Okay, now for the bottom chart, major depressive disorder, single episode.  This is the diagnosis you get when you have the symptoms of clinical depression, and you arrive at the doctor's office for the first time.  You have never been diagnosed before.  Notice that its chart tracks with normal, until something knocks you off your pins and throws your brain out of whack, so that it cannot return to its steady state.

The disruption is often a major event.  A baby is born, menopause, somebody dies, you lose your job, you get a divorce.  Something like that.  Normals go into the blue zone, but later return to normal state.  But people with major depressive disorder do not snap out of it.  Whatever coping mechanisms you have are not sufficient to handle this one.  The tipping point of your brain's ability to right itself has tipped too far.

If your mood chart gets stuck in the blue zone and not in the pink, it is called unipolar depression.  For most people with unipolar depression, therapy and exercise are the best treatments, just as effective as antidepressants and without the depressing side effects.  Loss of sexual desire and impotence are pretty depressing, don't you think?  And they don't tell you this when they are writing the prescription, but sometimes sexual side effects don't go away even after you discontinue the antidepressant.  That's really depressing, don't you think?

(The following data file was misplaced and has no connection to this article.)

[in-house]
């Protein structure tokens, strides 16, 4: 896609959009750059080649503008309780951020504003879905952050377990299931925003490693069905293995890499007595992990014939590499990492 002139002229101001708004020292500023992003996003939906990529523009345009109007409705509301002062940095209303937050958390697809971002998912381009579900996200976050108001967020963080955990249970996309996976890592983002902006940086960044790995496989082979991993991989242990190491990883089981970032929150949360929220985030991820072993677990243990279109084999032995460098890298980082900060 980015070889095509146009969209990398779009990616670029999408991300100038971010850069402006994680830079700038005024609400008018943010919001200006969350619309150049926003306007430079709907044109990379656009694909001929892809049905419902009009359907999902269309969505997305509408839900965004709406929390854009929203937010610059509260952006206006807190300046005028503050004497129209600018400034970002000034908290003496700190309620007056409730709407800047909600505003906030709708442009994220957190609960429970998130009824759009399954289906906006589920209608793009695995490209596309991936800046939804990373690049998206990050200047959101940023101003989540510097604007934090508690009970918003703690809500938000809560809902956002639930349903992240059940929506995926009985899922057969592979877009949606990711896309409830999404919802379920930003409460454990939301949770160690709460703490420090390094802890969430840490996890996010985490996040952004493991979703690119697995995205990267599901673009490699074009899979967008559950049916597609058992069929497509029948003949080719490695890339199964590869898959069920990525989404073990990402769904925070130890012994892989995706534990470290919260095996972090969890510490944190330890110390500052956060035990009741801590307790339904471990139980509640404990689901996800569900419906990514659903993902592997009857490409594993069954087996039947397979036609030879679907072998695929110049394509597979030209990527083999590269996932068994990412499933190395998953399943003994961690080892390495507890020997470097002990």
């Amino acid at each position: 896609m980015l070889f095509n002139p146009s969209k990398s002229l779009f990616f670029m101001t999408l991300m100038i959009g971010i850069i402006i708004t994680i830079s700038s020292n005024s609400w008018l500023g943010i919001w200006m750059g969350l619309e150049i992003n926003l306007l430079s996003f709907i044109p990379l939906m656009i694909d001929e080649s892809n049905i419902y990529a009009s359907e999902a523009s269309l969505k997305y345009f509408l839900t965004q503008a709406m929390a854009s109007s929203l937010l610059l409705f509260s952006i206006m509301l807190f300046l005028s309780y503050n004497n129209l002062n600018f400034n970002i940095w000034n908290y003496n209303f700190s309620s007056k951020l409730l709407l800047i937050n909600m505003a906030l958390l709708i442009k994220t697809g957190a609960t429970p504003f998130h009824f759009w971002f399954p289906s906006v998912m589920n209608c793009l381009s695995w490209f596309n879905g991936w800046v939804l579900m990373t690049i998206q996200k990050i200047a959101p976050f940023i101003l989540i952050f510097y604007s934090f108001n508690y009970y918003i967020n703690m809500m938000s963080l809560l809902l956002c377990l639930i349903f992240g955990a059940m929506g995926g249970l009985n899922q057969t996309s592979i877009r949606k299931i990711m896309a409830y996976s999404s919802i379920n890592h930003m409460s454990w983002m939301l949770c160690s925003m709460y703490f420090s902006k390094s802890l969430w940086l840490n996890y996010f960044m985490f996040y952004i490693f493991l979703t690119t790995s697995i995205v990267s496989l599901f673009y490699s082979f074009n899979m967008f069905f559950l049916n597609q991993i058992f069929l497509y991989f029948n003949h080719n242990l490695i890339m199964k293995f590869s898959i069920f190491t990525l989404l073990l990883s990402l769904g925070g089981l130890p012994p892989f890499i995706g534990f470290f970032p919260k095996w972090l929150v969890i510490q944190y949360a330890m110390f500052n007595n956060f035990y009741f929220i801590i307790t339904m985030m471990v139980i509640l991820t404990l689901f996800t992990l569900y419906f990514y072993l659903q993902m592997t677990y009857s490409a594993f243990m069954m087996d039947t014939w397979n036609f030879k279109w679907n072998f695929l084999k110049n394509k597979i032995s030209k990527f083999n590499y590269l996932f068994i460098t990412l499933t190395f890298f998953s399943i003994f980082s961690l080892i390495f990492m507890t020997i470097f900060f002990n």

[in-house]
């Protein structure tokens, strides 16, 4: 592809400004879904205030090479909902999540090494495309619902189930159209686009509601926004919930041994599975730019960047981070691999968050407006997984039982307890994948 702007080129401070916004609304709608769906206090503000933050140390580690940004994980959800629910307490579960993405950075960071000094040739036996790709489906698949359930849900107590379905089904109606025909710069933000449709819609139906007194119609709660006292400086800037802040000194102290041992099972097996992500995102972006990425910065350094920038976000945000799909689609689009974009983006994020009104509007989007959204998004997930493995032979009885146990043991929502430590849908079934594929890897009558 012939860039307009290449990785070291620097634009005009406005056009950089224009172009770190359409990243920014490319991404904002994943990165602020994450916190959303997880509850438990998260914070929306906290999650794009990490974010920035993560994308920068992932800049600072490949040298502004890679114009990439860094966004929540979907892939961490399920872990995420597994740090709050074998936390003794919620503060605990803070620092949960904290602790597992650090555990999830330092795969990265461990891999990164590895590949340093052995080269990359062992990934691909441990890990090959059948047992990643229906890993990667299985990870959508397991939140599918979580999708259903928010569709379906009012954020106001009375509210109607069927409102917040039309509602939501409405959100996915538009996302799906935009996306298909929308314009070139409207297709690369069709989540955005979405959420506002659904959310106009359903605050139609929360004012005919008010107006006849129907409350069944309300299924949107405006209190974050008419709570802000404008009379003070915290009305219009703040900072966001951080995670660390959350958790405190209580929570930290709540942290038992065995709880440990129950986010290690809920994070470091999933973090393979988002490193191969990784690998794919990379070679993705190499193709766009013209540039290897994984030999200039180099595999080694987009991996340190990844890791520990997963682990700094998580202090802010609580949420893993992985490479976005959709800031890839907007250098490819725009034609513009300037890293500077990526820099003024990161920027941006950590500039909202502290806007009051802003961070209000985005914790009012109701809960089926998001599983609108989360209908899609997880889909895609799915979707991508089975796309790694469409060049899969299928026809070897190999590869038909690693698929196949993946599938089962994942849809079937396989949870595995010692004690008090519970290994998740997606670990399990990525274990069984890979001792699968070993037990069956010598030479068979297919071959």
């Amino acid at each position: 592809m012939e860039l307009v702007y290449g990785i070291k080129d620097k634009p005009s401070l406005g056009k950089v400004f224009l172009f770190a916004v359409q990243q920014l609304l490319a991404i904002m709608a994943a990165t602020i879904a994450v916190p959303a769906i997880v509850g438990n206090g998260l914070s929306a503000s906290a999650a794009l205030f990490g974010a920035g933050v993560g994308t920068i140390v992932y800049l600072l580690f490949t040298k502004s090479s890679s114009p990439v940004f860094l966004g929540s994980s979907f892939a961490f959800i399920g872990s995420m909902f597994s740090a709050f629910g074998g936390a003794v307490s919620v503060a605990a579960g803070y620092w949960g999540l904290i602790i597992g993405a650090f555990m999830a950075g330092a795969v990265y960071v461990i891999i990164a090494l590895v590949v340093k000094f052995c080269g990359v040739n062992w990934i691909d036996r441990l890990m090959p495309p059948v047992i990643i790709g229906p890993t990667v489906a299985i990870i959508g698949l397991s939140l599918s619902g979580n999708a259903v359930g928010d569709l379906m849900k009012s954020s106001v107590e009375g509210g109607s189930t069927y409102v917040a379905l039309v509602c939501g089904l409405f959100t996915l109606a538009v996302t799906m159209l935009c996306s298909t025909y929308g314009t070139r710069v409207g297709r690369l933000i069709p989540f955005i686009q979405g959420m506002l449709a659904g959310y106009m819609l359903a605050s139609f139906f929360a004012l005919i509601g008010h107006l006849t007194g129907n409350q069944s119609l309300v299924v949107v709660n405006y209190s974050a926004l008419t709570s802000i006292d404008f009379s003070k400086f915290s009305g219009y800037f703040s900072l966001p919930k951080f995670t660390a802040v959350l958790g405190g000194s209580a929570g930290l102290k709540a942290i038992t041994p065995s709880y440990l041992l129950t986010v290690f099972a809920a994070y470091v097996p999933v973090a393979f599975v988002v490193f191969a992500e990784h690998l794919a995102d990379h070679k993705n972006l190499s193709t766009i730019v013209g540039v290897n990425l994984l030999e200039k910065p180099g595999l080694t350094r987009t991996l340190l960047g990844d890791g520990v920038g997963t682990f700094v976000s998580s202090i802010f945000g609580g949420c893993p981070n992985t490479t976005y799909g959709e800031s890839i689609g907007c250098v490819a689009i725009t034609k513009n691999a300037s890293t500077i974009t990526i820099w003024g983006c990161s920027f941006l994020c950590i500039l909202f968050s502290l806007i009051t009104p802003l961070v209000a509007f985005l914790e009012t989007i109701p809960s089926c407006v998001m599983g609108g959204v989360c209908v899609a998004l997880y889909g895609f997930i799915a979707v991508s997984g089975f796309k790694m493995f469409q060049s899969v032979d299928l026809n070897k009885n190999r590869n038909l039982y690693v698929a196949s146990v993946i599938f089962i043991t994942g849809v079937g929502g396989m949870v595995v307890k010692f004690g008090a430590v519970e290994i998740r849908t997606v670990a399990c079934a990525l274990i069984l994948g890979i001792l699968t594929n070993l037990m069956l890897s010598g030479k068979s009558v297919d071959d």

So therapy may be embarrassing (or so you think), and exercise doesn't fit into your schedule.  But keep the whole picture in mind when you weigh your costs and benefits.  Unless you are seriously and dangerously sick, you may want to try therapy and exercise first.

But if you are seriously suicidal, hit it with all you've got, every tool out there, including antidepressants, hospitalization if necessary to help you survive this disease that kills 15% of those who get it.  Friends, do not believe that your loved one with suicidal depression has too much to live for or is stronger than that or has too much faith to ever do that .  Get him/her help.  Fast.

Pharmaceutical companies do clinical trials before they can market their antidepressants.  They try the medication out on real people to prove that it works better than a placebo.  They want people with single episode unipolar depression in their trials, and screen chronics and recurrents out.  Because people with single episode unipolar get better and stay better anyway.  They don't relapse.